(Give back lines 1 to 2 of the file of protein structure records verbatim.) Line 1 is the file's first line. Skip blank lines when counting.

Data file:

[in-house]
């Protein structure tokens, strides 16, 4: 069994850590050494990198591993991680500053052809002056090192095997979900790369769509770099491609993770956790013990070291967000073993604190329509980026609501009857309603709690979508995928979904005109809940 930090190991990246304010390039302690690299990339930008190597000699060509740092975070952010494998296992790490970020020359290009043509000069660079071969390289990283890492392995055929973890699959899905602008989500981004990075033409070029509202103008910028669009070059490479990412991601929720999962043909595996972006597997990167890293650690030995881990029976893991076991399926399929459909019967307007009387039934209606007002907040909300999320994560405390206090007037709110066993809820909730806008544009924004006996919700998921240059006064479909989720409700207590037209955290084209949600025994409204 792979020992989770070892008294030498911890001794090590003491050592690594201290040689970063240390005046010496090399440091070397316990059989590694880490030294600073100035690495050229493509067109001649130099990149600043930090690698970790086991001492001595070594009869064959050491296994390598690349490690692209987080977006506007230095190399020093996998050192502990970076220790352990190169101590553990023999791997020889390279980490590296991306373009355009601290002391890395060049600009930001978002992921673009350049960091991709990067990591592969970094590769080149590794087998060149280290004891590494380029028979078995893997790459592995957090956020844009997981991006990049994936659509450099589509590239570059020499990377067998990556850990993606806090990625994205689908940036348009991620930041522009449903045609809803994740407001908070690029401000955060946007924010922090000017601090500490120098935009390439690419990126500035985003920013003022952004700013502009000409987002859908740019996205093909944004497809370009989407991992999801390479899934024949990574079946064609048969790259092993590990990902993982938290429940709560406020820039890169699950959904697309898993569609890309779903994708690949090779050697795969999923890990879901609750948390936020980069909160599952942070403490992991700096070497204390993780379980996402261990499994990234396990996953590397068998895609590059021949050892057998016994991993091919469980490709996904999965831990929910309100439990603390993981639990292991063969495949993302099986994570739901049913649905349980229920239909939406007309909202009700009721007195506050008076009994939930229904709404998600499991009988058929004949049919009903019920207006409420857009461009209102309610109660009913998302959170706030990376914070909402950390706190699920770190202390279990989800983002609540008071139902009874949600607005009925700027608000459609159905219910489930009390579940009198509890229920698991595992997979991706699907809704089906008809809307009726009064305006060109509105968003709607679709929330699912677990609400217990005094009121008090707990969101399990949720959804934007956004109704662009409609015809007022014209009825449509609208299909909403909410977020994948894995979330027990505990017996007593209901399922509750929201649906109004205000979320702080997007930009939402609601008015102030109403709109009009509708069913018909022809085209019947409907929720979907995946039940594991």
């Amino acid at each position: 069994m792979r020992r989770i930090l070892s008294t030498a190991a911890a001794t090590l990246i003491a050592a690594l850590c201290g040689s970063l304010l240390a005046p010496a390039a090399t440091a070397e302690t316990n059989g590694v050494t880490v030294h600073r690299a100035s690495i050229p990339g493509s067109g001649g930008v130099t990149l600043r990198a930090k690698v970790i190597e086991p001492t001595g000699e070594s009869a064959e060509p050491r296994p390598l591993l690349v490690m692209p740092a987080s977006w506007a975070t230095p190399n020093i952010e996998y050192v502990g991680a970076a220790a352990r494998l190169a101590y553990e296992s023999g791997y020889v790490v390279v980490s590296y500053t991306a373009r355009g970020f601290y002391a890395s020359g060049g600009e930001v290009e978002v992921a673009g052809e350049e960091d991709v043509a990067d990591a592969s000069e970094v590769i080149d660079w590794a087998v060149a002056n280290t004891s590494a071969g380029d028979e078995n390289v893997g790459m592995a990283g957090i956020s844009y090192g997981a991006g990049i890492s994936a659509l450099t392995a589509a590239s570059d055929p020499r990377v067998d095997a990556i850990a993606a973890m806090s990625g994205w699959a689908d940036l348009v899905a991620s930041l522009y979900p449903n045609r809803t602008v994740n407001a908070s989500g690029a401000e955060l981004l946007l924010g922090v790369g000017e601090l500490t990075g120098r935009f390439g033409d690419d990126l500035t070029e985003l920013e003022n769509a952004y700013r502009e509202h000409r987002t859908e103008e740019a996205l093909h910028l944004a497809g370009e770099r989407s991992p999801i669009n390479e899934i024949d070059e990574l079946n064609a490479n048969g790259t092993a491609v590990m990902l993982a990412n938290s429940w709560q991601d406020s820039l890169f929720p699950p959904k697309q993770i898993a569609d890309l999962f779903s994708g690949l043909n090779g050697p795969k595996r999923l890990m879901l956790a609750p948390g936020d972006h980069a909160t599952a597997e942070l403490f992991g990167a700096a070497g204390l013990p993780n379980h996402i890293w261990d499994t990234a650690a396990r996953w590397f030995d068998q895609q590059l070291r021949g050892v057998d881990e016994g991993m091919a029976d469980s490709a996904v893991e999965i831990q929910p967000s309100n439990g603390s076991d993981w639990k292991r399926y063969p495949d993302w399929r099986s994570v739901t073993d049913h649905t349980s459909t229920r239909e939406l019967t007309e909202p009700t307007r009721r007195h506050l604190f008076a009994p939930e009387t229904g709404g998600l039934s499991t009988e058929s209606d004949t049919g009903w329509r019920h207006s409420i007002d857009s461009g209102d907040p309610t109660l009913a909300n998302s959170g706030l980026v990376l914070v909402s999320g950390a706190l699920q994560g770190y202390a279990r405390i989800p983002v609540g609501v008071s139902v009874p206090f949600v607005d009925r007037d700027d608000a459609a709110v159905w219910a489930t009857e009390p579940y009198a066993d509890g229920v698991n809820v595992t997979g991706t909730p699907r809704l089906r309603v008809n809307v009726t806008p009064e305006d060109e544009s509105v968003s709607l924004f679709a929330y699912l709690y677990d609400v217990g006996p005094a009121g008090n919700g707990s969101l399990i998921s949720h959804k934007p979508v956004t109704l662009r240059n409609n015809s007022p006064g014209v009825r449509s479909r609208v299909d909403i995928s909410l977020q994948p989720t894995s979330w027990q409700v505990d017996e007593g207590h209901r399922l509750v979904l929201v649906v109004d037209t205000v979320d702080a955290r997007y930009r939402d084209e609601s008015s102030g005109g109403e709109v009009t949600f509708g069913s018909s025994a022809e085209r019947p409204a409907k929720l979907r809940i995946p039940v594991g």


[in-house]
């Protein structure tokens, strides 16, 4: 069994850590050494990198591993991680500053052809002056090192095997979900790369769509770099491609993770956790013990070291967000073993604190329509980026609501009857309603709690979508995928979904005109809940 930090190991990246304010390039302690690299990339930008190597000699060509740092975070952010494998296992790490970020020359290009043509000069660079071969390289990283890492392995055929973890699959899905602008989500981004990075033409070029509202103008910028669009070059490479990412991601929720999962043909595996972006597997990167890293650690030995881990029976893991076991399926399929459909019967307007009387039934209606007002907040909300999320994560405390206090007037709110066993809820909730806008544009924004006996919700998921240059006064479909989720409700207590037209955290084209949600025994409204 792979020992989770070892008294030498911890001794090590003491050592690594201290040689970063240390005046010496090399440091070397316990059989590694880490030294600073100035690495050229493509067109001649130099990149600043930090690698970790086991001492001595070594009869064959050491296994390598690349490690692209987080977006506007230095190399020093996998050192502990970076220790352990190169101590553990023999791997020889390279980490590296991306373009355009601290002391890395060049600009930001978002992921673009350049960091991709990067990591592969970094590769080149590794087998060149280290004891590494380029028979078995893997790459592995957090956020844009997981991006990049994936659509450099589509590239570059020499990377067998990556850990993606806090990625994205689908940036348009991620930041522009449903045609809803994740407001908070690029401000955060946007924010922090000017601090500490120098935009390439690419990126500035985003920013003022952004700013502009000409987002859908740019996205093909944004497809370009989407991992999801390479899934024949990574079946064609048969790259092993590990990902993982938290429940709560406020820039890169699950959904697309898993569609890309779903994708690949090779050697795969999923890990879901609750948390936020980069909160599952942070403490992991700096070497204390993780379980996402261990499994990234396990996953590397068998895609590059021949050892057998016994991993091919469980490709996904999965831990929910309100439990603390993981639990292991063969495949993302099986994570739901049913649905349980229920239909939406007309909202009700009721007195506050008076009994939930229904709404998600499991009988058929004949049919009903019920207006409420857009461009209102309610109660009913998302959170706030990376914070909402950390706190699920770190202390279990989800983002609540008071139902009874949600607005009925700027608000459609159905219910489930009390579940009198509890229920698991595992997979991706699907809704089906008809809307009726009064305006060109509105968003709607679709929330699912677990609400217990005094009121008090707990969101399990949720959804934007956004109704662009409609015809007022014209009825449509609208299909909403909410977020994948894995979330027990505990017996007593209901399922509750929201649906109004205000979320702080997007930009939402609601008015102030109403709109009009509708069913018909022809085209019947409907929720979907995946039940594991």